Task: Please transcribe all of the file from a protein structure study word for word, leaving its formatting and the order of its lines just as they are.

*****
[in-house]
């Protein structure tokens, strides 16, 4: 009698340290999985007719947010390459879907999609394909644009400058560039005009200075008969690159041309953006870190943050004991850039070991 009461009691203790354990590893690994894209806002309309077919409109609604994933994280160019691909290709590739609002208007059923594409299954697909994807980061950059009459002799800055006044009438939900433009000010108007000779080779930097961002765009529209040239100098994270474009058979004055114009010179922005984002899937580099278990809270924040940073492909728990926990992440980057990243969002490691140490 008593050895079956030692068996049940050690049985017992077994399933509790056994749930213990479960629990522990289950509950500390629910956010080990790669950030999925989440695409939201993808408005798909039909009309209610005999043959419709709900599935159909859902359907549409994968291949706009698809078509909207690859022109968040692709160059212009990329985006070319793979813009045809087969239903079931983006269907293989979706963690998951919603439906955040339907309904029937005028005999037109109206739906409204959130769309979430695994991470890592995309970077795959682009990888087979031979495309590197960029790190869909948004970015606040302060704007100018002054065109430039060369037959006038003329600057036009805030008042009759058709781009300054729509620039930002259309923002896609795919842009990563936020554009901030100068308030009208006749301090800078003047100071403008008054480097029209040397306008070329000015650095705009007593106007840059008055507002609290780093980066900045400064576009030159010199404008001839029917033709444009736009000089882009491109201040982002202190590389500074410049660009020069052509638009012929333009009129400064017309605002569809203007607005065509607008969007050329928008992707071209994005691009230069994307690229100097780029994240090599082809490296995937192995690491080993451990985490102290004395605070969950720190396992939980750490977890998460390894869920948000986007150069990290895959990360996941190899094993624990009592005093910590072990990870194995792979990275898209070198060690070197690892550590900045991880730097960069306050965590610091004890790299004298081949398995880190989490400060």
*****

[in-house]
């Protein structure tokens, strides 16, 4: 009698340290999985007719947010390459879907999609394909644009400058560039005009200075008969690159041309953006870190943050004991850039070991 009461009691203790354990590893690994894209806002309309077919409109609604994933994280160019691909290709590739609002208007059923594409299954697909994807980061950059009459002799800055006044009438939900433009000010108007000779080779930097961002765009529209040239100098994270474009058979004055114009010179922005984002899937580099278990809270924040940073492909728990926990992440980057990243969002490691140490 008593050895079956030692068996049940050690049985017992077994399933509790056994749930213990479960629990522990289950509950500390629910956010080990790669950030999925989440695409939201993808408005798909039909009309209610005999043959419709709900599935159909859902359907549409994968291949706009698809078509909207690859022109968040692709160059212009990329985006070319793979813009045809087969239903079931983006269907293989979706963690998951919603439906955040339907309904029937005028005999037109109206739906409204959130769309979430695994991470890592995309970077795959682009990888087979031979495309590197960029790190869909948004970015606040302060704007100018002054065109430039060369037959006038003329600057036009805030008042009759058709781009300054729509620039930002259309923002896609795919842009990563936020554009901030100068308030009208006749301090800078003047100071403008008054480097029209040397306008070329000015650095705009007593106007840059008055507002609290780093980066900045400064576009030159010199404008001839029917033709444009736009000089882009491109201040982002202190590389500074410049660009020069052509638009012929333009009129400064017309605002569809203007607005065509607008969007050329928008992707071209994005691009230069994307690229100097780029994240090599082809490296995937192995690491080993451990985490102290004395605070969950720190396992939980750490977890998460390894869920948000986007150069990290895959990360996941190899094993624990009592005093910590072990990870194995792979990275898209070198060690070197690892550590900045991880730097960069306050965590610091004890790299004298081949398995880190989490400060």